Gervais’ most recent live show, Humanity, is the first of two Netflix specials in a deal reportedly worth $40 million dollars. The trailer describes it as a “love letter to free speech,” a claim he makes manifest by repeating jokes from his Golden Globes opening monologue from 2016, before comparing the experience of transgender people to him identifying as chimpanzee.
Despite supporting progressive causes like animal welfare, and even backing Jeremy Corbyn, the U.K.’s left-wing opposition leader, at the last general election, Gervais’ fixation on free-speech has won him an audience with whom he might otherwise disagree. One outspoken fan of Humanity was Infowars’ Paul Joseph Watson, whom Gervais recently responded to on Twitter, thanking him for his support. In another tweet, Watson praised Gervais for refusing to apologize to “snowflakes”; Watson’s followers subsequently chimed in to express their admiration. Now, of course, saying “cheers” to an Infowars host doesn’t mean Gervais is a member of the alt-right, but for many, it embodies the logical end point of his crusade to offend at all costs. If you’re going to say hurtful things about marginalized communities in the name of some imagined culture war, then you shouldn’t be surprised if your fan-base begins to shift toward the political fringes.
But Gervais isn’t the only high-profile British comedian chiming in on the conversation. Stephen Fry, David Baddiel, and Romesh Ranganathan have all criticized the ruling as an affront to free speech. Stand-up Shappi Khorsandi, a regular on television panel shows, wrote an op-ed for The Independent explaining that while she found the joke itself to be “horrible,” the prosecuting judge has put “all our freedom to speak without risk of arrest in grave peril.” Youtube satirist Tom Walker — in character as Jonathan Pie, a news anchor known for delivering rants on topical issues — took a slightly different tack, defending the video on the grounds that it was “making fun of Nazis” in a video titled “IT’S A JOKE.” Standing outside Airdrie Sheriff Court, Walker repeatedly shouts, “It was a joke, you cunts.”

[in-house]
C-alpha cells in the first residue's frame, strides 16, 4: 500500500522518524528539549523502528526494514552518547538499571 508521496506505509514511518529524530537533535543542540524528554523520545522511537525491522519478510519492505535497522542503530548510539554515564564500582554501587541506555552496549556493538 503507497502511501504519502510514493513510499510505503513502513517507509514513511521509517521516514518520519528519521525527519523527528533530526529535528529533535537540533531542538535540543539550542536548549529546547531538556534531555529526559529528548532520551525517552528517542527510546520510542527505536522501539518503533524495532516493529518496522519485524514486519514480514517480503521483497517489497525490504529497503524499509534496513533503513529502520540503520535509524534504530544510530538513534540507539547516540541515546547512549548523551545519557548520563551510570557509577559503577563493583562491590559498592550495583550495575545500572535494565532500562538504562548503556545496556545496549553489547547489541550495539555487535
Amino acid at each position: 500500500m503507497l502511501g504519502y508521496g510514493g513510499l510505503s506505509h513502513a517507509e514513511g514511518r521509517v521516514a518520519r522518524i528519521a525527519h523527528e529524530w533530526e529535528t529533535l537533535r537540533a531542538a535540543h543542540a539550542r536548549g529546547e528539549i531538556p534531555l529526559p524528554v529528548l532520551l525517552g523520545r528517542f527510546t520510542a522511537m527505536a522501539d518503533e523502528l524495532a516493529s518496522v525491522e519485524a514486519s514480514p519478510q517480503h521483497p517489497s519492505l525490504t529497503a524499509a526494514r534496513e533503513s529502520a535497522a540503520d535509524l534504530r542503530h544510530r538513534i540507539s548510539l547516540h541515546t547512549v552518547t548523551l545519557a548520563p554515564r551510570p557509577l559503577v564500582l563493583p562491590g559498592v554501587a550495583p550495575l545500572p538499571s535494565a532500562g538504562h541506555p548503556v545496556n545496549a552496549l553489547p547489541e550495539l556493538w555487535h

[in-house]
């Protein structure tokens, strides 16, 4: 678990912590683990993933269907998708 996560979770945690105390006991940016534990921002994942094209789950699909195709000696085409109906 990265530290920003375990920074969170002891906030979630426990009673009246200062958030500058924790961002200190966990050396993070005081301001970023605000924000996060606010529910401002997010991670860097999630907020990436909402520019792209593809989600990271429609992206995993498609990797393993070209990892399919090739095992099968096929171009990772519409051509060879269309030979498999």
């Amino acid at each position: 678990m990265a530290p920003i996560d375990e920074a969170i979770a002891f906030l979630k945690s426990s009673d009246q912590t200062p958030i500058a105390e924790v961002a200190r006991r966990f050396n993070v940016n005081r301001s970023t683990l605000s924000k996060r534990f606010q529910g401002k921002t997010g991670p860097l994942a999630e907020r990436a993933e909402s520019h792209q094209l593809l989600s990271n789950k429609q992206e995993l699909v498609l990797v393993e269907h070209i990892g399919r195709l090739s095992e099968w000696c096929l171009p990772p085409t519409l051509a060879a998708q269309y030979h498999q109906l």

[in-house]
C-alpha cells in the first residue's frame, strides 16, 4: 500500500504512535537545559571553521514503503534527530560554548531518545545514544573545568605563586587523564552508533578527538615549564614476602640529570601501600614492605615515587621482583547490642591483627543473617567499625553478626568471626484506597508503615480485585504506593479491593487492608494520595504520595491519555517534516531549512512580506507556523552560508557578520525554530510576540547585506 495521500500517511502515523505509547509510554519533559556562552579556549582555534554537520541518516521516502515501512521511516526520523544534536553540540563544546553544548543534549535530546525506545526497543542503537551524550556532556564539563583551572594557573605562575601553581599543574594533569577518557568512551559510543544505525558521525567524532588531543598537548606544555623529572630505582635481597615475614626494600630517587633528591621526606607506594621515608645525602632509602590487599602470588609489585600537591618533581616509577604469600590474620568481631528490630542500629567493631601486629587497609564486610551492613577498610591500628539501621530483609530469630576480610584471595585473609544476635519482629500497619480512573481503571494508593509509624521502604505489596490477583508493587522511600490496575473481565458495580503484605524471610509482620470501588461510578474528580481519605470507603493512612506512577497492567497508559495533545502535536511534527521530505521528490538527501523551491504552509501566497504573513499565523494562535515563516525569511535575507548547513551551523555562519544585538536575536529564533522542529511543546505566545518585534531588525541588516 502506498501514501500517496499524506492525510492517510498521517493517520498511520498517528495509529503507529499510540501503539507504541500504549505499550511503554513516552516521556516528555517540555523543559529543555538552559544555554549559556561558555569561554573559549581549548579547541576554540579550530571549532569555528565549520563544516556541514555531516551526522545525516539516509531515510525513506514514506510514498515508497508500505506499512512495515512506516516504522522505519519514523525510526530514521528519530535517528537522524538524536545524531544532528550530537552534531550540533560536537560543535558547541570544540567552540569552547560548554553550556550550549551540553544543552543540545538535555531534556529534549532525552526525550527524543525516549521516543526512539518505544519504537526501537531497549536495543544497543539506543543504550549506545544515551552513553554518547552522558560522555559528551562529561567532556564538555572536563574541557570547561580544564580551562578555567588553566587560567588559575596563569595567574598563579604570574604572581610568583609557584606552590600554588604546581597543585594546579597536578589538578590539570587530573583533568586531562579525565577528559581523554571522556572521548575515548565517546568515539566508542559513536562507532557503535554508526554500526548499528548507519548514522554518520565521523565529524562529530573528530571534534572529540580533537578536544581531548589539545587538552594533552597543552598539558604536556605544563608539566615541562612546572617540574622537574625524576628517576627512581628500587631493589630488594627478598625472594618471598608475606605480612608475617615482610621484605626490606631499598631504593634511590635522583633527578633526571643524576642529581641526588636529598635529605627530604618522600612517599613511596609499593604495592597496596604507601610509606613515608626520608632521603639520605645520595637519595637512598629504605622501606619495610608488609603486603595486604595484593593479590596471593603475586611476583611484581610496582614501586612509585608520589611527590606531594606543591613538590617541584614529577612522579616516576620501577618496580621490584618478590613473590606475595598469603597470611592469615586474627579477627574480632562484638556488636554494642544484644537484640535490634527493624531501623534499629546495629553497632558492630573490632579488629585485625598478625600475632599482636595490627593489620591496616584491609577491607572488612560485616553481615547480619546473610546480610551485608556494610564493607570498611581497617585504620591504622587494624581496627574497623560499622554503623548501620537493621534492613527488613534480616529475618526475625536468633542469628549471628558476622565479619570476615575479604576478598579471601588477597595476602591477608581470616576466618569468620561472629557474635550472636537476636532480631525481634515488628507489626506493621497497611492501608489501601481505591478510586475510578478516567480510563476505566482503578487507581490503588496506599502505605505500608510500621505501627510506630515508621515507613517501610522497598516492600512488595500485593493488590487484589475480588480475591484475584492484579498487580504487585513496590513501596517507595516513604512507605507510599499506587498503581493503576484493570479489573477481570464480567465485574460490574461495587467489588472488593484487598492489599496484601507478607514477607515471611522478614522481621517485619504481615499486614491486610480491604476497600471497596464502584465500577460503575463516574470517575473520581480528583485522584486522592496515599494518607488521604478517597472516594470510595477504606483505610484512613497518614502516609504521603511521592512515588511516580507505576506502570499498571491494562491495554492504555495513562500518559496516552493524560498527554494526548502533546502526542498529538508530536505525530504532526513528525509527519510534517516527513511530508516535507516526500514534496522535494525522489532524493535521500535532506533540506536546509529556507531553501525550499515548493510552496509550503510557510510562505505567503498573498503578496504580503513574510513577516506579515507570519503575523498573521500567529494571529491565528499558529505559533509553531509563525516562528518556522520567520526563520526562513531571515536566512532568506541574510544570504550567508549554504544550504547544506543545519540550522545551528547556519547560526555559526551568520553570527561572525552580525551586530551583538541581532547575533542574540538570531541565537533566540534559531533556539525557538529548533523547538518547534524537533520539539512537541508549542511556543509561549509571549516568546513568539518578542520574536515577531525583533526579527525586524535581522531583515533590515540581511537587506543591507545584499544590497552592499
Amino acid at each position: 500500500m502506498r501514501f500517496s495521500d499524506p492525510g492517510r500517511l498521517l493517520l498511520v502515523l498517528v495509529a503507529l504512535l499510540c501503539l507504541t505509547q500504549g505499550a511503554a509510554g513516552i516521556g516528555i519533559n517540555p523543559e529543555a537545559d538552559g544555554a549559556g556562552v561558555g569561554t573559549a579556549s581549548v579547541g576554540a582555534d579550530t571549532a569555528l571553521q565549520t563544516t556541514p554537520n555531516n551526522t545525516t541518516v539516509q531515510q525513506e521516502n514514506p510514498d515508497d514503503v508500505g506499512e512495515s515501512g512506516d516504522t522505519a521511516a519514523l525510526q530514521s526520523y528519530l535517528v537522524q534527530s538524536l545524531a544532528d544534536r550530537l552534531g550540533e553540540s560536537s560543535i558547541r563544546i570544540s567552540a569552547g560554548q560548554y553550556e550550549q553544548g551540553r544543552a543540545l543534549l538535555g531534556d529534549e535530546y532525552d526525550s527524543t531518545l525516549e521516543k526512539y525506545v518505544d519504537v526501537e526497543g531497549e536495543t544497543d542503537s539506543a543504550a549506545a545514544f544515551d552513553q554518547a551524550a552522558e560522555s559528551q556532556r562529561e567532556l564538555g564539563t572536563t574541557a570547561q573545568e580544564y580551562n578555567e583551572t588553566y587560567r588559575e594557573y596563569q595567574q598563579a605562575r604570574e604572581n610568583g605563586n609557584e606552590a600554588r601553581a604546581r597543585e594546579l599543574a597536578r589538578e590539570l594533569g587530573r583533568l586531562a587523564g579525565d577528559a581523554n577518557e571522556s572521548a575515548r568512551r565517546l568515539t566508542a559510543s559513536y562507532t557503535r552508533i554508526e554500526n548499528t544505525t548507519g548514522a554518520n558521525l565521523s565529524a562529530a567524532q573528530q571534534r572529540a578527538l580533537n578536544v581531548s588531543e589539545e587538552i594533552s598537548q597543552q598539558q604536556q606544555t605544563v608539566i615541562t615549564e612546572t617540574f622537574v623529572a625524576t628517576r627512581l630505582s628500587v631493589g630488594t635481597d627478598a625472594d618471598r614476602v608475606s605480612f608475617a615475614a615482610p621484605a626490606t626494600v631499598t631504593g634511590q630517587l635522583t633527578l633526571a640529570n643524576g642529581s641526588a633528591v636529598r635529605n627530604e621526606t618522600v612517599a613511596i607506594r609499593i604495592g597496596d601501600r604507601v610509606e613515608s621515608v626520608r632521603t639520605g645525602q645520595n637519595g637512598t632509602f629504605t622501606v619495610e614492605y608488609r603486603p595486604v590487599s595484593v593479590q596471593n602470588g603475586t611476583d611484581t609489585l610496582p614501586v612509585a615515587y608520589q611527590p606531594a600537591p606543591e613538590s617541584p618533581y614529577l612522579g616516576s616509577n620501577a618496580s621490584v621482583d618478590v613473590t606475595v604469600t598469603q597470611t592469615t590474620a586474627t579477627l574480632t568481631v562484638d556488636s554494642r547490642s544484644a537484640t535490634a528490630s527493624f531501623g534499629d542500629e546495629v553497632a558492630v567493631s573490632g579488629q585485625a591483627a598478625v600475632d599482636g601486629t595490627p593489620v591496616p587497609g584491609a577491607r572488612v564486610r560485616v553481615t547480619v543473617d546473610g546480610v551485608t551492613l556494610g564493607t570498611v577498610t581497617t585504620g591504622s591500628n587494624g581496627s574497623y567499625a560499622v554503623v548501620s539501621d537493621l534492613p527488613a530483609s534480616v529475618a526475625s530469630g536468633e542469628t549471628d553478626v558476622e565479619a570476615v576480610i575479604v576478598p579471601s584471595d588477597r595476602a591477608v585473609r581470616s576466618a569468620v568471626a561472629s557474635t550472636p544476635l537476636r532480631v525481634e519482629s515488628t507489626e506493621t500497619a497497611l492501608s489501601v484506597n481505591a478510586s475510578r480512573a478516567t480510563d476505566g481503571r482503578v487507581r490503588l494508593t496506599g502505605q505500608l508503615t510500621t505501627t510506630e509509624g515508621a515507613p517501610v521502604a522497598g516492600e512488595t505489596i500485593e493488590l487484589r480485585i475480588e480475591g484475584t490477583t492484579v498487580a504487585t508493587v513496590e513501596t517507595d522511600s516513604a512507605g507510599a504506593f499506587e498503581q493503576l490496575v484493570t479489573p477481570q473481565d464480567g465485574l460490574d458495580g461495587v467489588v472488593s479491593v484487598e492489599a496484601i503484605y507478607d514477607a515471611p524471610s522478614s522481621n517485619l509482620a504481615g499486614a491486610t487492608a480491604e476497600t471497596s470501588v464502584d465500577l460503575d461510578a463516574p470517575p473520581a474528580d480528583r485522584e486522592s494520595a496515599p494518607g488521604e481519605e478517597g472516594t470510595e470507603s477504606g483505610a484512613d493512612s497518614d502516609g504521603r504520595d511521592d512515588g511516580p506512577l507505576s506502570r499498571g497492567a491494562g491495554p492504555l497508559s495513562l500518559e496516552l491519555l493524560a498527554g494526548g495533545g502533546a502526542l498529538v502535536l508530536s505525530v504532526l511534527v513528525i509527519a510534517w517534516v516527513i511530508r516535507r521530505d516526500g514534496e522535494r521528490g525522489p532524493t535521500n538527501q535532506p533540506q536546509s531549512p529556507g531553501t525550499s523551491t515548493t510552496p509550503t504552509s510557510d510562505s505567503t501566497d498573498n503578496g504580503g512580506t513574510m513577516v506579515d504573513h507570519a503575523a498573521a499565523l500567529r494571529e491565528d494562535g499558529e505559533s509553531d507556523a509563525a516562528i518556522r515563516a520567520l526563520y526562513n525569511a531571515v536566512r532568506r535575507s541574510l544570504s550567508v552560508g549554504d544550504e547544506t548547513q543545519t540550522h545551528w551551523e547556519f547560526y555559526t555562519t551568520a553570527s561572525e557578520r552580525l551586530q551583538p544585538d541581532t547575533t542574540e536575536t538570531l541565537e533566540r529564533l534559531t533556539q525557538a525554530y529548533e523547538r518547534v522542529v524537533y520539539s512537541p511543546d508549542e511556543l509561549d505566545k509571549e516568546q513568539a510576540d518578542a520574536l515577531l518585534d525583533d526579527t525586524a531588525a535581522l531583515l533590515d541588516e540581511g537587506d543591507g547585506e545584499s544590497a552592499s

The debate over the whether or not it's acceptable for comedians to crack jokes that genuinely offend people is nothing new. US comedians like Amy Schumer and David Cross have had to apologize for material or remarks deemed racist in the past couple of years, and more recently, Dave Chappelle, was lambasted for his stand-up special Equanimity (also on Netflix), which many found to include jokes that were offensive to the trans community. Yet, why so many British comedians have chosen Buddha the hate-pug as their hill to die on is less clear. The video itself is not a cut-and-dry misunderstood joke. Meechan’s repetition of “gas the jews” over 20 times – a phrase the dog doesn’t even react to amusingly, beyond tilting its head – seems excessive, to the point that it begins to sound far more extreme than a mere exercise in annoying his girlfriend might.
The court has deemed that making a video of a dog raising its paw in a “Nazi salute” constitutes a hate crime — a crime that may land Meechan in prison. Whether or not you agree with the verdict, it’s difficult to see where this case fits into a wider conspiracy against free speech, as sites like Infowars are suggesting. If this is an act of authoritarian thought-control, then where are the other examples that indicate this is part of a wider legal trend of government restricting comedians? What would government officials have to gain from silencing a 30-year-old vlogger called Count Dankula?
In other words, perhaps the strange story of the Nazi pug is not the moment of cultural crisis some commentators are making it out to be. Instead of signaling a full-blown assault on free expression, it would seem to be just another reminder of how murky the space between humour and hate can be — boundaries even Gervais is seemingly aware of, if not in the context of this particular case. Until we acknowledge that nuance, the U.K. is a long way off having a serious conversation about a joke.